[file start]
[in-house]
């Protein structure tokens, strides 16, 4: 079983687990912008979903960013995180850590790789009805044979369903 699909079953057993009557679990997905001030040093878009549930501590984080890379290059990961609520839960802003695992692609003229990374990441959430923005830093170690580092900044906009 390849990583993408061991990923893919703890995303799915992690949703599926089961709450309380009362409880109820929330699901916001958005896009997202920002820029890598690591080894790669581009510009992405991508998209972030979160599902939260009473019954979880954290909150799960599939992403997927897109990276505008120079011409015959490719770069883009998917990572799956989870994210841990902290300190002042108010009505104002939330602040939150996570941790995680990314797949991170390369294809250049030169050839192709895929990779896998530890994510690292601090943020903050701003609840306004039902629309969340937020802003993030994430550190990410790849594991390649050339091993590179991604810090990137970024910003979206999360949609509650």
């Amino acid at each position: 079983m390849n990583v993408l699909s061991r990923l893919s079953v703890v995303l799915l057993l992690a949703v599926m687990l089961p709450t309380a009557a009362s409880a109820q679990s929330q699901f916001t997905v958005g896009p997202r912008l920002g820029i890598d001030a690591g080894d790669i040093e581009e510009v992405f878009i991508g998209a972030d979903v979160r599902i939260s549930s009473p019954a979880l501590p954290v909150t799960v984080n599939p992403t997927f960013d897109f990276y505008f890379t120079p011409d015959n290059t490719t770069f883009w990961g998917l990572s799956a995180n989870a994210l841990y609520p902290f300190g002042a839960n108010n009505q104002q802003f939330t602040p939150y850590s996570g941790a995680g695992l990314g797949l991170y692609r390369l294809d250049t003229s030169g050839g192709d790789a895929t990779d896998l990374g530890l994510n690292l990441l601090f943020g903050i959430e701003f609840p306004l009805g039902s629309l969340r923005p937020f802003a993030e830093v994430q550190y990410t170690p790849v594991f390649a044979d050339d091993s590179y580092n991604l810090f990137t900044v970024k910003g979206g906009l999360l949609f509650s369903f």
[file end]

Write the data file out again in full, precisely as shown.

[in-house]
């Protein structure tokens, strides 16, 4: 079983687990912008979903960013995180850590790789009805044979369903 699909079953057993009557679990997905001030040093878009549930501590984080890379290059990961609520839960802003695992692609003229990374990441959430923005830093170690580092900044906009 390849990583993408061991990923893919703890995303799915992690949703599926089961709450309380009362409880109820929330699901916001958005896009997202920002820029890598690591080894790669581009510009992405991508998209972030979160599902939260009473019954979880954290909150799960599939992403997927897109990276505008120079011409015959490719770069883009998917990572799956989870994210841990902290300190002042108010009505104002939330602040939150996570941790995680990314797949991170390369294809250049030169050839192709895929990779896998530890994510690292601090943020903050701003609840306004039902629309969340937020802003993030994430550190990410790849594991390649050339091993590179991604810090990137970024910003979206999360949609509650």
């Amino acid at each position: 079983m390849n990583v993408l699909s061991r990923l893919s079953v703890v995303l799915l057993l992690a949703v599926m687990l089961p709450t309380a009557a009362s409880a109820q679990s929330q699901f916001t997905v958005g896009p997202r912008l920002g820029i890598d001030a690591g080894d790669i040093e581009e510009v992405f878009i991508g998209a972030d979903v979160r599902i939260s549930s009473p019954a979880l501590p954290v909150t799960v984080n599939p992403t997927f960013d897109f990276y505008f890379t120079p011409d015959n290059t490719t770069f883009w990961g998917l990572s799956a995180n989870a994210l841990y609520p902290f300190g002042a839960n108010n009505q104002q802003f939330t602040p939150y850590s996570g941790a995680g695992l990314g797949l991170y692609r390369l294809d250049t003229s030169g050839g192709d790789a895929t990779d896998l990374g530890l994510n690292l990441l601090f943020g903050i959430e701003f609840p306004l009805g039902s629309l969340r923005p937020f802003a993030e830093v994430q550190y990410t170690p790849v594991f390649a044979d050339d091993s590179y580092n991604l810090f990137t900044v970024k910003g979206g906009l999360l949609f509650s369903f």